- TADS The Text Adventure Development System (TADS), another leading IF development system
- Inform 6
- The official manual of Inform is Graham Nelson's Inform Designer's Manual: it is a tutorial, a manual, and a technical document rolled into one. It is available online for free at Inform's official website, and two printed editions are available: a softcover (ISBN 0-9713119-0-0) and a hardcover (ISBN 0-9713119-3-5).
- The Inform Beginner's Guide by Roger Firth and Sonja Kesserich (ISBN 0-9713119-2-7) attempts to provide a more gentle introduction to Inform. It is available for free at Inform's official website.
- Inform 7
- The SPAG Interview - An interview with designers Graham Nelson and Emily Short about the development of Inform 7. This interview was made shortly before its release and published on the same day as the initial release.
- "Natural Language, Semantic Analysis and Interactive Fiction" - A paper on the design of Inform 7 by designer Graham Nelson.
- "Inform 7 6M62 Changelog". inform7.com. Retrieved December 24, 2015.
- "The SPAG Interview: Graham Nelson and Emily Short on Inform 7". SPAG #44. The Society for the Promotion of Adventure Games. April 30, 2006. Retrieved November 7, 2015.
- "Release v6.33". Retrieved February 26, 2015.
- Turner, Anson (March 14, 2002). "Inform Platypus release 4". Retrieved January 4, 2007.
- Alan De Smet (March 14, 2006). "Curses (Interactive Fiction Reviews)". Retrieved November 1, 2006.
- Of the 1219 games rated at "Interactive Fiction Ratings", Anchorhead was the highest rated game as of January 4, 2007. ("IF Rating Stats". Retrieved January 4, 2007.)
- Montfort, Nick; Stuart Moulthrop (August 2003). "Face It, Tiger, You Just Hit the Jackpot: Reading and Playing Cadre's Varicella". Archived from the original (PDF) on November 6, 2009. Retrieved November 6, 2009. Published as Montfort, Nick; Moulthrop, Stuart (August 2003). "Face It, Tiger, You Just Hit the Jackpot: Reading and Playing Cadre's Varicella". Fine Art Online. Mississippi State University. 17 (8). Archived from the original on October 13, 2007.
- "Photopia is a short story, Varicella is a world". L’avventura è l’avventura. January 2002. Retrieved January 4, 2007.
- "Download". Inform 7. Retrieved March 15, 2016.
- Graham Nelson (April 30, 2006). "Inform 7: Public Beta". Newsgroup: rec.arts.int-fiction. Usenet: email@example.com. Retrieved January 4, 2007.
- "GNOME Inform 7 SourceForge project page". February 2008.
- Emily Short (February 18, 2007). "Inform 7: Possible future developments". Newsgroup: rec.arts.int-fiction. Usenet: firstname.lastname@example.org. Retrieved March 30, 2007. Also archived at Short, Emily; Graham Nelson (January 2007). "Inform 7: Possible future developments".
- Graham Nelson (March 30, 2007). "Re: "Inform 7" is the wrong name". Newsgroup: rec.arts.int-fiction. Usenet: email@example.com. Retrieved March 30, 2007.
- "Mystery House Taken Over". Retrieved January 4, 2007.
- Emily Short (at the request of Graham Nelson) (March 1, 2006). "Three games in Inform 7". Newsgroup: rec.games.int-fiction. Usenet: firstname.lastname@example.org. Retrieved January 4, 2007.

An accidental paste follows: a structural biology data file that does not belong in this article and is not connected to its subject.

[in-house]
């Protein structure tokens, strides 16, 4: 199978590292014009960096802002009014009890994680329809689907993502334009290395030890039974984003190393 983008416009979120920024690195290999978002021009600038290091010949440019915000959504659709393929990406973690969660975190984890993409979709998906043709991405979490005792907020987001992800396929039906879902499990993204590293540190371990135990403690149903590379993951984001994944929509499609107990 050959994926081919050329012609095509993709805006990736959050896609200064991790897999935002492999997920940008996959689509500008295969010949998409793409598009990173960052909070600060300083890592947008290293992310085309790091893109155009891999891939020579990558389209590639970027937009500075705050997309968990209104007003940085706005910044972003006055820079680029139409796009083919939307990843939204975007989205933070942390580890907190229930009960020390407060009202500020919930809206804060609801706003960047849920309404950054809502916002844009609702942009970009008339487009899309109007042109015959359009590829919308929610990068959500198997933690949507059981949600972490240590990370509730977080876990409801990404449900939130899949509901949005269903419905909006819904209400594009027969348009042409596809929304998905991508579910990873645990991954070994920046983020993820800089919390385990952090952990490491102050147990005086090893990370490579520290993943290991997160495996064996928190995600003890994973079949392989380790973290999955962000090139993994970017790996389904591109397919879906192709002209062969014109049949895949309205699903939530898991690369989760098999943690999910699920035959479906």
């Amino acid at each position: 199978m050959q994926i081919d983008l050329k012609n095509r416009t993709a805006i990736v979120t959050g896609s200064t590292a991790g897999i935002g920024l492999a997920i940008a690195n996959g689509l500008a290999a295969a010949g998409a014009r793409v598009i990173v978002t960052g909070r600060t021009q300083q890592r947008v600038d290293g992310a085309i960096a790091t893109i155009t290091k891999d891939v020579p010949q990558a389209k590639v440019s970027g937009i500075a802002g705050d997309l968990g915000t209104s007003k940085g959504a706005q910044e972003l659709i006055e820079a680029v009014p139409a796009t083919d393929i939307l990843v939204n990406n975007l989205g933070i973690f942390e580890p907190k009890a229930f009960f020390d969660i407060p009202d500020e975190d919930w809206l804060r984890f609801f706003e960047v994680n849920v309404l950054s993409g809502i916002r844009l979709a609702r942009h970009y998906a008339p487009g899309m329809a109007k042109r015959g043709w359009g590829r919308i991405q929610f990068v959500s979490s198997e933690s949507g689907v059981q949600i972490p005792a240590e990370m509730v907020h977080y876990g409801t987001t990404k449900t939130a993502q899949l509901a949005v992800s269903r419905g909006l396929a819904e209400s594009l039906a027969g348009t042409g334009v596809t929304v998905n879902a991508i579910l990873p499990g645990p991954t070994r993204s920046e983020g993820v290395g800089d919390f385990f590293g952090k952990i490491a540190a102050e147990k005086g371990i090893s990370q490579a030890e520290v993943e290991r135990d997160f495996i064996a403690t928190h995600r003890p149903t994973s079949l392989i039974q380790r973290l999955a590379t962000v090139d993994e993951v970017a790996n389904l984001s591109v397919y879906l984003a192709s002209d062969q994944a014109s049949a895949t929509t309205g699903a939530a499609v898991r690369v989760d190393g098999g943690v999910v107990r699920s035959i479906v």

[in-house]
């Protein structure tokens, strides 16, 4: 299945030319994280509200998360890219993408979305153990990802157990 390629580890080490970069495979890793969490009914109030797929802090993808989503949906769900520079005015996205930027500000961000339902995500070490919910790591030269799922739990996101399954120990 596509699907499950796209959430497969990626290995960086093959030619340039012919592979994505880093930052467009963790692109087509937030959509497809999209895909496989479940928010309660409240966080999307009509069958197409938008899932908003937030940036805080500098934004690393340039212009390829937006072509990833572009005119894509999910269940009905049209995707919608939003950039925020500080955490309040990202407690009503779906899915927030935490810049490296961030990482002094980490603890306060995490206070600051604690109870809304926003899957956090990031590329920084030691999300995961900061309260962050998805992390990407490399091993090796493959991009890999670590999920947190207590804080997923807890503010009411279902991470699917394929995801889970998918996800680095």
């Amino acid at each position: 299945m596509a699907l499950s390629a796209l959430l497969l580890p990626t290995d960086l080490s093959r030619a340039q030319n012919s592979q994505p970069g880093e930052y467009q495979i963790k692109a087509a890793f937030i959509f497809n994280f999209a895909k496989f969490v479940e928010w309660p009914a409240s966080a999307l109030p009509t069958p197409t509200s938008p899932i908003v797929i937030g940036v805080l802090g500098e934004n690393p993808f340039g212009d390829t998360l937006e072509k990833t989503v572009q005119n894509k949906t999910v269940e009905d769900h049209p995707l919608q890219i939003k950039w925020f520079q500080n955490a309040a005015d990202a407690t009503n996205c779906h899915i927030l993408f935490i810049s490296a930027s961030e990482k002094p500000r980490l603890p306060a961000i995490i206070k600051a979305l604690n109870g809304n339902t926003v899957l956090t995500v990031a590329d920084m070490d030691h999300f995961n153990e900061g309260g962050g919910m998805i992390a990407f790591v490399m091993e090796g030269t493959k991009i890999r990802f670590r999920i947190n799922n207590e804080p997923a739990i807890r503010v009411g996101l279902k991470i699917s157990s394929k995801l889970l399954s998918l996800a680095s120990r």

- Short, Emily (2006). "Bronze". Retrieved January 4, 2007.
- Short, Emily (2006). "Damnatio Memoriae". Retrieved January 4, 2007.
- Nelson, Graham (2005). "The Reliques of Tolti-Aph". Retrieved January 4, 2007.
- Short, Emily (2006). "Bronze". Archived from the original on February 10, 2007. Retrieved January 4, 2007.
- Short, Emily (2006). "Damnatio Memoriae". Archived from the original on December 12, 2006. Retrieved January 4, 2007.
- Nelson, Graham (2005). "The Reliques of Tolti-Aph". Archived from the original on February 6, 2007. Retrieved January 4, 2007.
- "12th Annual Interactive Fiction Competition". 2006. Retrieved May 12, 2007.
- "XYZZY Awards: Winning Games of 2006". Archived from the original on May 15, 2007. Retrieved May 12, 2007.
- "ACM Hypertext 2007 conference slides (PDF)" (PDF).
- "Cambridge University lecture slides".
- "Download the Inform Designer's Manual". April 1, 2006. Retrieved January 4, 2007.
- "About the Inform Designer's Manual". April 1, 2006. Retrieved January 4, 2007.
- "Download the Inform Beginner's Guide". April 1, 2006. Retrieved January 4, 2007. Firth, Roger; Sonja Kesserich (August 2004). "The Inform Beginner's Guide: Third Edition" (PDF). Retrieved January 4, 2007.
- Graham Nelson (April 10, 2006). "Natural Language, Semantic Analysis, and Interactive Fiction" (PDF). Retrieved January 4, 2007. Cite journal requires
- Cloak of Darkness: Inform presents the same, short game implemented in both Inform 6 and Inform 7, as well as other languages for comparison.
- Inform 6 - Official web site
- Inform 6 FAQ at Roger Firth's IF Pages provides details on programming in Inform 6.
- Inform 7 - Official web site.
- Inform at Curlie
- The Interactive Fiction Archive provides many Inform tools, examples, and library files.
- Playfic is a web-based interface for creating and sharing new games using Inform 7.
- Guncho is a multiplayer interactive fiction system based on Inform 7 with a combination of MUD-like and web-based interfaces.